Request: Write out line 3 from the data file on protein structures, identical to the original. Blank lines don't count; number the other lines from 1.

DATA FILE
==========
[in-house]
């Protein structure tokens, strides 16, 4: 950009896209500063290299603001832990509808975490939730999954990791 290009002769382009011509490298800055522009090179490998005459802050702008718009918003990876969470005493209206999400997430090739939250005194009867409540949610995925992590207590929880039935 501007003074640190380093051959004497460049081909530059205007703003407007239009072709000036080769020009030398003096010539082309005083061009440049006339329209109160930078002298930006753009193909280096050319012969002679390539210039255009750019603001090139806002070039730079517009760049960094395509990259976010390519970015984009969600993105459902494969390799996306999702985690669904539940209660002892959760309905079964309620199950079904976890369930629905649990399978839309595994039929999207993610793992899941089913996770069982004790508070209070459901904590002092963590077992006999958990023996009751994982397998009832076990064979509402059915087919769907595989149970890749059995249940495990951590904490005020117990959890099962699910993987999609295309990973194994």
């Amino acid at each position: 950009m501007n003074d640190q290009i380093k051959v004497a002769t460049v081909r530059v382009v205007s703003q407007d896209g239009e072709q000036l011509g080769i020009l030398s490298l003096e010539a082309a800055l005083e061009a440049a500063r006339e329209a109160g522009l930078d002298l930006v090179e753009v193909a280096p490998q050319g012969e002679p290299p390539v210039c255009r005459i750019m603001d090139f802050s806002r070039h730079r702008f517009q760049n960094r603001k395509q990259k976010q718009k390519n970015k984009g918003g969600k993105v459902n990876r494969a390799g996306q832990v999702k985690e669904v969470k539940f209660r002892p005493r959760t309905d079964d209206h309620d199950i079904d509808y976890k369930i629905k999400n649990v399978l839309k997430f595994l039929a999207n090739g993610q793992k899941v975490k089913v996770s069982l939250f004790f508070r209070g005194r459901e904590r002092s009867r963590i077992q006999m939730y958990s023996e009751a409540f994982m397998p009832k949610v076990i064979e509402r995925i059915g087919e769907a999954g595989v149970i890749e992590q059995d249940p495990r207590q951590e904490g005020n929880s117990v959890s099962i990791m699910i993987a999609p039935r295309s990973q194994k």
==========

């Amino acid at each position: 950009m501007n003074d640190q290009i380093k051959v004497a002769t460049v081909r530059v382009v205007s703003q407007d896209g239009e072709q000036l011509g080769i020009l030398s490298l003096e010539a082309a800055l005083e061009a440049a500063r006339e329209a109160g522009l930078d002298l930006v090179e753009v193909a280096p490998q050319g012969e002679p290299p390539v210039c255009r005459i750019m603001d090139f802050s806002r070039h730079r702008f517009q760049n960094r603001k395509q990259k976010q718009k390519n970015k984009g918003g969600k993105v459902n990876r494969a390799g996306q832990v999702k985690e669904v969470k539940f209660r002892p005493r959760t309905d079964d209206h309620d199950i079904d509808y976890k369930i629905k999400n649990v399978l839309k997430f595994l039929a999207n090739g993610q793992k899941v975490k089913v996770s069982l939250f004790f508070r209070g005194r459901e904590r002092s009867r963590i077992q006999m939730y958990s023996e009751a409540f994982m397998p009832k949610v076990i064979e509402r995925i059915g087919e769907a999954g595989v149970i890749e992590q059995d249940p495990r207590q951590e904490g005020n929880s117990v959890s099962i990791m699910i993987a999609p039935r295309s990973q194994k």